“I was catching some back markers and the car started to slide around a lot and the gap was reducing behind me and I was like, ‘Guys I have to come in now or I’m probably going to get overtaken on track.’

“I pitted not knowing the gap between the other cars. I came out behind some other cars which I couldn’t get by. I said to the team I had to come in because the tyres were dead.”


5 Reasons Why the LG G6 Could Be the Phone to Beat in Early 2017

5 Reasons Why the LG G6 Could Be the Phone to Beat in Early 2017

LG went in a bold new direction last year with the modular design of the G5. Unfortunately, it didn’t exactly pay off. Going the exact opposite way this year, the G6 is looking to be a more conventional smartphone that can compete with Samsung and Apple at every turn.

Thanks to the fact that Samsung has moved its S8 release way back to May, LG is left with a wide open slot at Mobile World Congress (MWC). That means for the Spring, the LG G6 really has plenty of time to make a splash in the industry and convince people to upgrade their S7’s to a G6, rather than wait for the S8.

We know that a lot of the rumored features in the G6 could very well be included in phones such as the S8 and the iPhone 8, but because G6 will be out of the gate first, it will can make all sorts of claims about the technology it presents. The LG G6 will be announced at MWC 2017 on February 26.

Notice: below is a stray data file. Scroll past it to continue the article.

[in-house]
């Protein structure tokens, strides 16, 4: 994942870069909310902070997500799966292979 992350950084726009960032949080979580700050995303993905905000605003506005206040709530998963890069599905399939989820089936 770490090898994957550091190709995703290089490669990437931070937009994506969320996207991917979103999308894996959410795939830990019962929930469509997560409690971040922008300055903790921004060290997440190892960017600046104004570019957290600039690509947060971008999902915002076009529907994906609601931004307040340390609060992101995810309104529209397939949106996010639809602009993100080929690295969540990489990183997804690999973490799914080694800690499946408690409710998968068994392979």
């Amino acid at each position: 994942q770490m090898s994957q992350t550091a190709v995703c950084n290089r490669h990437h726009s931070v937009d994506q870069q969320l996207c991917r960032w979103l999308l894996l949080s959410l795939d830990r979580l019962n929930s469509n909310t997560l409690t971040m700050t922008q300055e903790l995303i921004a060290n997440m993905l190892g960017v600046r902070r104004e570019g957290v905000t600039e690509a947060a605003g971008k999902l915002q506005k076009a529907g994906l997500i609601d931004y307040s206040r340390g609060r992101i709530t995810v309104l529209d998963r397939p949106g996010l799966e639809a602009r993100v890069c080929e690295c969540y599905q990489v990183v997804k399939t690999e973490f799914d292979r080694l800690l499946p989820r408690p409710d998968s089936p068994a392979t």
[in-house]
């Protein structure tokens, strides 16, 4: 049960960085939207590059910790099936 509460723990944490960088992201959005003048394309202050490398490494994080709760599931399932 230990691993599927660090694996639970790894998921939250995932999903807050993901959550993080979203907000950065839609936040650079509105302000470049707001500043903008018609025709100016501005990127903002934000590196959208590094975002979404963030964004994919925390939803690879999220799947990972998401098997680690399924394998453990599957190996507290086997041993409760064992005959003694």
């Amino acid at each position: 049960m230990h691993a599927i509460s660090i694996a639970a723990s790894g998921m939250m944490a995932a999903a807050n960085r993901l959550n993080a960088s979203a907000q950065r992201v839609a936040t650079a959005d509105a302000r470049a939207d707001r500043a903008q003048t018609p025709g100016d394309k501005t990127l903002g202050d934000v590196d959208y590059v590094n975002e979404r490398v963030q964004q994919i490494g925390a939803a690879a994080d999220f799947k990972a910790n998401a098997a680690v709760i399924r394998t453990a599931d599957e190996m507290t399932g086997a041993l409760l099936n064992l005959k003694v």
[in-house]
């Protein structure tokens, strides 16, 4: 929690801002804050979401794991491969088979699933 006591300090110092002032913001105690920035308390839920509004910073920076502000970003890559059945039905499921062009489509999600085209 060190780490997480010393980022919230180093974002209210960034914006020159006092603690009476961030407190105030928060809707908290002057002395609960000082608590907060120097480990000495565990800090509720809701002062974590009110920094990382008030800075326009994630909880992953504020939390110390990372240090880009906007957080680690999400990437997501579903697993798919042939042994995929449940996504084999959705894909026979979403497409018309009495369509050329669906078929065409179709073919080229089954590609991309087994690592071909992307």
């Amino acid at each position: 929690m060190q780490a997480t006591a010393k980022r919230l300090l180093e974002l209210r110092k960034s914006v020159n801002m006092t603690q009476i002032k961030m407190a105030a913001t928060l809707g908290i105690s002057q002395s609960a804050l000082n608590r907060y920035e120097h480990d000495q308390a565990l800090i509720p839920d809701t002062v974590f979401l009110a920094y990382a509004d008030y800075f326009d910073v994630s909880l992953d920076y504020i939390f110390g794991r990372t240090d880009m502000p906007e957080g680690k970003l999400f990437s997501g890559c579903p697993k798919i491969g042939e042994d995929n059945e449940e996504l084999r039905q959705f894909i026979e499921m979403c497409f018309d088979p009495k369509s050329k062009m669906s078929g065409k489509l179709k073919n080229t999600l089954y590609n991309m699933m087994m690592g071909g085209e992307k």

But not only is it going to be able to compete, the LG G6 has a lot on its side this time around. Here are five reasons why the LG G6 just might be the smartphone to beat this year.

1. Samsung’s Fall

One of the biggest advantages LG has this year has to do with its closest rival: Samsung. The Note 7 and its exploding batteries was one of the biggest news stories of 2016. Samsung didn’t just lose a lot of money with its battery failure, it also has undoubtedly lost quite a bit of favor in the eyes of the public.

As much as Samsung wants the public to quickly forget the Note 7, it might not be as easy as it hopes—and LG should be able to capitalize off of that in a big way this year.

2. Display